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How Chicago Coffee Is Helping People With Disabilities Get Much-Needed Jobs

By Ariel Cheung | March 18, 2016 8:39am
 Aspire CoffeeWorks is a special bran of coffee roasted at Metropolis that is made with the help of employees from the nonprofit Aspire Chicago. The organization helps people with special needs find employment in the city.
Aspire CoffeeWorks Adds Depth To Metropolis Mission
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AVONDALE — Some people think they need coffee to get get by — others actually do.

Six people with disabilities — a group that faces triple the unemployment rate of people without disabilities — are able to support themselves working for Aspire CoffeeWorks. The coffee brand provides jobs, and proceeds benefit Aspire, a nonprofit that helps people with disabilities attain independent living, employment and education.

It's been seven years since Aspire partnered with Metropolis Coffee, 3057 N. Rockwell St., to create a brand that would generate jobs for people with disabilities and sales to help Aspire. But Aspire CoffeeWorks has really hit its stride in the past two months, its president said, thanks to a budding partnership with Canteen, an office coffee and vending supplier.

Targeting offices has been "a breakthrough" for Aspire CoffeeWorks, said Jim Kales, Aspire president and CEO. The "dramatic" growth pushed Metropolis to add a second production day dedicated to Aspire's four brews: Everyday Inspiration, Bold Ambition, Enterprising Espresso and Dream Big Decaf.

In Metropolis Coffee's new roastery in Avondale, Aspire employees like Bridget Gholston, 34, wrap labels and affix tin ties to the coffee bags, filling them with beans and packaging them for shipment.

Gholston worked at odd jobs at age 16, until her aunt heard about Aspire and encouraged Gholston to sign up. She started off with a cleaning job before switching to CoffeeWorks.

Gholston worked once a week at Metropolis and "she just completely blossomed," Kales said. Metropolis hired her away from Aspire four years ago, and Gholston now works at the roastery four days a week.

At the Metropolis roastery in Avondale, Bridget Gholston (r.) places labels on coffee bags for Aspire CoffeeWorks. The brand is sold in offices and some groceries stores to raise money for Aspire in Chicago. [Provided/Aspire]

"She even exceeded our own expectations, and it's a classic example of how people with disabilities do get pigeonholed," Kales said. "It doesn't mean she can't do incredible things."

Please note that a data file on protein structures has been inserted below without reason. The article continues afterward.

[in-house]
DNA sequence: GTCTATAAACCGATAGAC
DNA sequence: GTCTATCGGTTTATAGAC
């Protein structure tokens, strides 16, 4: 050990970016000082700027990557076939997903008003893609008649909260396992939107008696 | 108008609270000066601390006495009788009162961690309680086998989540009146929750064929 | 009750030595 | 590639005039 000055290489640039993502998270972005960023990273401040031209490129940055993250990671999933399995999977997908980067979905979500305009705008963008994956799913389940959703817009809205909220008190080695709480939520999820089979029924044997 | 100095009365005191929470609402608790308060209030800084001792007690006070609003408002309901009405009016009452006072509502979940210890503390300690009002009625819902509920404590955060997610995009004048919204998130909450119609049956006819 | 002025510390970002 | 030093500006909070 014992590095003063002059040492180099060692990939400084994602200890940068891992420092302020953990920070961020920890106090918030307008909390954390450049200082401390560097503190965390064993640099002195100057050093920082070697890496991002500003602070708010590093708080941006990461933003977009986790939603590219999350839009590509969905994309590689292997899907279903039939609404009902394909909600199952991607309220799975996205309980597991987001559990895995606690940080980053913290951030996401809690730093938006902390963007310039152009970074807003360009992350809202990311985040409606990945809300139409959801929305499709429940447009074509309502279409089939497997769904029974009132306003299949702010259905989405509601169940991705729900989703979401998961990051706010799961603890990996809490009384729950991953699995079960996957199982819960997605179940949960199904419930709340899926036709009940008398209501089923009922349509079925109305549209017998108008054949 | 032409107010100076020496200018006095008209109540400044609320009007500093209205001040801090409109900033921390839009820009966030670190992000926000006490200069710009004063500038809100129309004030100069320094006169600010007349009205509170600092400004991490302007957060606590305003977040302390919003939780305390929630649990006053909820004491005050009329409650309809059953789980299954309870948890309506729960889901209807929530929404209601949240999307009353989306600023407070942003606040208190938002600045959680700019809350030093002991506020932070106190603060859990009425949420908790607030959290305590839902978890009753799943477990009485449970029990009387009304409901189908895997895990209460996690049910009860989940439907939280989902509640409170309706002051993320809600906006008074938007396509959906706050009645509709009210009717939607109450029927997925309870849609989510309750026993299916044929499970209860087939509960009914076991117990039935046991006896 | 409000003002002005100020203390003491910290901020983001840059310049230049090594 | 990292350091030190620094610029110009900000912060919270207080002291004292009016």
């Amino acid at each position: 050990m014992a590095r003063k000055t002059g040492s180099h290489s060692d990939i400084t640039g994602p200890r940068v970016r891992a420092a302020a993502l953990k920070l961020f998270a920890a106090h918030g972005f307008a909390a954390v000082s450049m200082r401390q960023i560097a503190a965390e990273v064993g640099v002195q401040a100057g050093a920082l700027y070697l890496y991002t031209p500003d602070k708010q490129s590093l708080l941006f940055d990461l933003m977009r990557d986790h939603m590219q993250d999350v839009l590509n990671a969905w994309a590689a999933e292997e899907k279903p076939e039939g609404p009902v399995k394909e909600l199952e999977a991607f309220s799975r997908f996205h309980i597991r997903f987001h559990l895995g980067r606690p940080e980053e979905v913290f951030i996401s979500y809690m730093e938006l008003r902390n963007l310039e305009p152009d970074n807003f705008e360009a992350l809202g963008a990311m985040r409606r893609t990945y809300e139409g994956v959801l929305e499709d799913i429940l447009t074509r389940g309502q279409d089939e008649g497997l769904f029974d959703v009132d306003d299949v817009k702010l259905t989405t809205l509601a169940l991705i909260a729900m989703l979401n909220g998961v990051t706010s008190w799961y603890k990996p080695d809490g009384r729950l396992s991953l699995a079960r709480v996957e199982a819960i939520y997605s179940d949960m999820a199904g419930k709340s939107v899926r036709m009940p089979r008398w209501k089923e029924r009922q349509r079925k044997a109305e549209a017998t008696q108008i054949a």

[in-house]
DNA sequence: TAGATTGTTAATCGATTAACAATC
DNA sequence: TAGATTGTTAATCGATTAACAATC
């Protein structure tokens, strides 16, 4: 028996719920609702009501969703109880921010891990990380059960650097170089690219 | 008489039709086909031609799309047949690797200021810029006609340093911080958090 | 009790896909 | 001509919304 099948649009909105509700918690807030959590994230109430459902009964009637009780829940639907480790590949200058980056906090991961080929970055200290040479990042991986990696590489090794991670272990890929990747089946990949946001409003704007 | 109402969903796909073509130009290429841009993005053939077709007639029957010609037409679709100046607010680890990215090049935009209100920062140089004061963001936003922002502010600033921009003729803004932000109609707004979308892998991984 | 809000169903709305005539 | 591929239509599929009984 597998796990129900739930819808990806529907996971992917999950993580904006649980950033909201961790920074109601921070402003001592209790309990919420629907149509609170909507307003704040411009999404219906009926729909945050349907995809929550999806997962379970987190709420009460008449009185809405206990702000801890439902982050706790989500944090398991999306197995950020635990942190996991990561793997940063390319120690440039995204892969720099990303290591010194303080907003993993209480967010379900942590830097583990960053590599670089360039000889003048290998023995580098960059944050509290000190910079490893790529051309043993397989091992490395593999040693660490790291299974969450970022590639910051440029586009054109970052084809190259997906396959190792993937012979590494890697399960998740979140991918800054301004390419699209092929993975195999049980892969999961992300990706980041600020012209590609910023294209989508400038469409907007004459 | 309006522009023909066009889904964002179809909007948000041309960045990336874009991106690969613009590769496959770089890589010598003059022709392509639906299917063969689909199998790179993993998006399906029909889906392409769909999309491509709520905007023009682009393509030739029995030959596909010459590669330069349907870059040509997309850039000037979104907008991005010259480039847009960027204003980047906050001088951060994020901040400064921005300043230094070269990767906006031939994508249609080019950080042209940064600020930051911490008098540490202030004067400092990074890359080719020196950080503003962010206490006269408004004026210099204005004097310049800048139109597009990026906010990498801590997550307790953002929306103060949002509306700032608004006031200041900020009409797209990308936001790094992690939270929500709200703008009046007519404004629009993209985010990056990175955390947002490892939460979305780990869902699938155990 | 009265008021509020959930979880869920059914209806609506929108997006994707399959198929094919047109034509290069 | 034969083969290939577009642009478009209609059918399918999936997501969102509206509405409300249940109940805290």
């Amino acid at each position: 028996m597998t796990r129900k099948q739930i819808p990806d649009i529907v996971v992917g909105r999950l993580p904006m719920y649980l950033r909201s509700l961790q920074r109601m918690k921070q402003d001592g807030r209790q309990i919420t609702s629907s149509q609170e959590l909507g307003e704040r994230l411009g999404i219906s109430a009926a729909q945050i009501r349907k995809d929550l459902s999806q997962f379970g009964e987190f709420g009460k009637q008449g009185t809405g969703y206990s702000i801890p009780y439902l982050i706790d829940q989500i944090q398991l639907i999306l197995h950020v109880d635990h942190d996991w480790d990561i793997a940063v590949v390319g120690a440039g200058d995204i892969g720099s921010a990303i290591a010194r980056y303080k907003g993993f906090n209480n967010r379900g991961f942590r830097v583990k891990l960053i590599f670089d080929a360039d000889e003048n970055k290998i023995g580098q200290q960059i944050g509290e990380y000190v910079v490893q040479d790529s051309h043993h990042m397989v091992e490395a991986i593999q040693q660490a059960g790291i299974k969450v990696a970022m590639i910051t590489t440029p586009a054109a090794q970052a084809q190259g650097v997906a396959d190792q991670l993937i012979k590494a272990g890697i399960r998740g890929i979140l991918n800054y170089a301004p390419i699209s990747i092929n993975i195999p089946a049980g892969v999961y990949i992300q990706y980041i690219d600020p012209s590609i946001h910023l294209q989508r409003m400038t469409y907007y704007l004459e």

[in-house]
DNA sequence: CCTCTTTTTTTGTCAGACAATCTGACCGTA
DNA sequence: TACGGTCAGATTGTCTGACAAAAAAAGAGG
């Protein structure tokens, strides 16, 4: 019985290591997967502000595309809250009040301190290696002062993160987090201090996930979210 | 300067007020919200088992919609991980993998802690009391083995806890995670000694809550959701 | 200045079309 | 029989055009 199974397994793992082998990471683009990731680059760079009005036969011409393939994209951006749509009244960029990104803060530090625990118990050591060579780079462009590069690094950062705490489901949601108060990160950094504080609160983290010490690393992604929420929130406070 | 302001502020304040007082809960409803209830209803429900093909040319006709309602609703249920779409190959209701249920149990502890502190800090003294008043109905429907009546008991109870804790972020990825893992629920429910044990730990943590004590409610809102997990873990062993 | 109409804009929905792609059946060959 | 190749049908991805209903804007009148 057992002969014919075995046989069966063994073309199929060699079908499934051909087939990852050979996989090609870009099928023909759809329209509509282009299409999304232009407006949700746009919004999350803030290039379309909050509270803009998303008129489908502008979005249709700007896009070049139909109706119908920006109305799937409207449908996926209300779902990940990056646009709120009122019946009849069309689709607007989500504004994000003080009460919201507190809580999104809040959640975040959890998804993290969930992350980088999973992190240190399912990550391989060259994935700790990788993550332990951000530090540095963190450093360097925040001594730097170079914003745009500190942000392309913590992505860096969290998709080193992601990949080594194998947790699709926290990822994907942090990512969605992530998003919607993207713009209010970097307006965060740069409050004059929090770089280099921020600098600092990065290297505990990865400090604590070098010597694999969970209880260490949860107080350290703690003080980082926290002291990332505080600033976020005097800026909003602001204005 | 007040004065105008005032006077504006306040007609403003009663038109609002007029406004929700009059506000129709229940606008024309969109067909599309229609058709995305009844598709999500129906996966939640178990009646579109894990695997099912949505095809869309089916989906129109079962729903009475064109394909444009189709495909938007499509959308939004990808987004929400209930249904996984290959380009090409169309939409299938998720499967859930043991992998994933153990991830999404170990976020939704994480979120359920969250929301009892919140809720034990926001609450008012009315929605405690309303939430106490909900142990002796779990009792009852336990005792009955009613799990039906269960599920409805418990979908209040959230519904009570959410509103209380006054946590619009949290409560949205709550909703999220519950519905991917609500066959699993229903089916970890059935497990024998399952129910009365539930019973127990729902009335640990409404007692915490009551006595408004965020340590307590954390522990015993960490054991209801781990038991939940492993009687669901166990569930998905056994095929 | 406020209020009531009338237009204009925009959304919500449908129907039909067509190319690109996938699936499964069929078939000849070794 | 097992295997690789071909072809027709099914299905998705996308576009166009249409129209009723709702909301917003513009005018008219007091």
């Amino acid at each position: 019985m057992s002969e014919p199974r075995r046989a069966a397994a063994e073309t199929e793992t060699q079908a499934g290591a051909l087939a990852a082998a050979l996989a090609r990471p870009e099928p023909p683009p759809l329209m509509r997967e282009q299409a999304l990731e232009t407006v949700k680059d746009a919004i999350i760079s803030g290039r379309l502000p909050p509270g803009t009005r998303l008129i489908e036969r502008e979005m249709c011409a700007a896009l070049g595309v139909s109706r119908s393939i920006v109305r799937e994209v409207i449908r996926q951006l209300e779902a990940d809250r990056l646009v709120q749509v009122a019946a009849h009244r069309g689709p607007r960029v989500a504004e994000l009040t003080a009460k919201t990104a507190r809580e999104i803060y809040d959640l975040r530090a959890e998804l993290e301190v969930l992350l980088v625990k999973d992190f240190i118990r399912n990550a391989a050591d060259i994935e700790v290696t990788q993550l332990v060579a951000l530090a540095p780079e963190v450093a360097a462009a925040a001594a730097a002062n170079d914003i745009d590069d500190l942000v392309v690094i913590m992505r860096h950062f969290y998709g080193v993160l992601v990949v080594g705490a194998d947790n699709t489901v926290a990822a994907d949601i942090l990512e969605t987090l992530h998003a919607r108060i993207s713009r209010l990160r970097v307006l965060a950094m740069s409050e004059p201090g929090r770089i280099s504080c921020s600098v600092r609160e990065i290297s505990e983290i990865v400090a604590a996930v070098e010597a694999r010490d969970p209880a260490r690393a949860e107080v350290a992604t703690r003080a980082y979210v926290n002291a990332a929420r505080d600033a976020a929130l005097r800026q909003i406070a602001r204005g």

Gholston has a huge smile for everyone at Metropolis, which "feels like home a little bit," she said.

"I wasn't always a happy person — I was an only child, so I just wasn't around a lot of people, basically," she said. While she became a huge movie and TV buff, "It took me working at Metropolis and CoffeeWorks to change me."

Now, "I really enjoy being happy," Gholston said.

Bruce Achilles, 60, helped with deliveries for Fannie May candy deliveries before he started working at Aspire CoffeeWorks in 2011.

"It's fun, and it's something different. It's good coffee, and I like helping people out," said Achilles, who loves watching Chicago sports and volunteering at his church in his spare time.

People with disabilities face 12.5 percent unemployment, compared with 4.9 percent for people without disabilities as of February, according to the U.S. Department of Labor.

Aspire helps 400 adults and 600 children each year, working to include people with disabilities in the community and provide ways to improve their independence. Aspire offers job training, community homes and programs geared toward independent living. Its CareerLink program works with Office Depot to provide internships and training in retail or warehouse distribution.

Aspire CoffeeWorks is its only business venture.

"We're not your typical charity, because we're more entrepreneurial," Kales said. "We've really had to do that because with the problems in the state of Illinois, we just can't rely on the state to provide for these services anymore."

When Aspire reached out in 2009, Metropolis was already looking for a way to use "the power of coffee" to benefit nonprofits, said co-owner Tony Dreyfuss, who had "no hesitation at all" in agreeing to a partnership.

"It's kind of a no-brainer: you get great coffee, it costs the same, and by purchasing it, you're creating positive opportunities for adults and children with disabilities," Dreyfuss said. "All that, plus it's fair trade and organic."

The Metropolis Coffee roastery opened at 3057 N. Rockwell St. in September. The 18,000 square-foot warehouse is part of a complex that will soon be home to Metropolian Brewery and other businesses. [DNAinfo/Ariel Cheung]

Metropolis roasts 1 million pounds of coffee each year, so the CoffeeWorks business only makes up roughly 10 percent of its production. But with the new focus on serving offices, CoffeeWorks orders are surging.

Even better, more companies are asking how they can include Aspire employees in their work place.

"The coffee is kind of a gateway drug to say, 'Try inclusion' and asking these companies to employ people with disabilities," Kales said.

For Dreyfuss, working with Aspire and keeping the production line filled with people instead of automated machines is simply "a choice" Metropolis wants to make.

"When you play a record instead of digital music, it's a process," Dreyfuss said in comparison. "Our process is a little more labor-intensive, but I think it adds value to the product in an intangible way."

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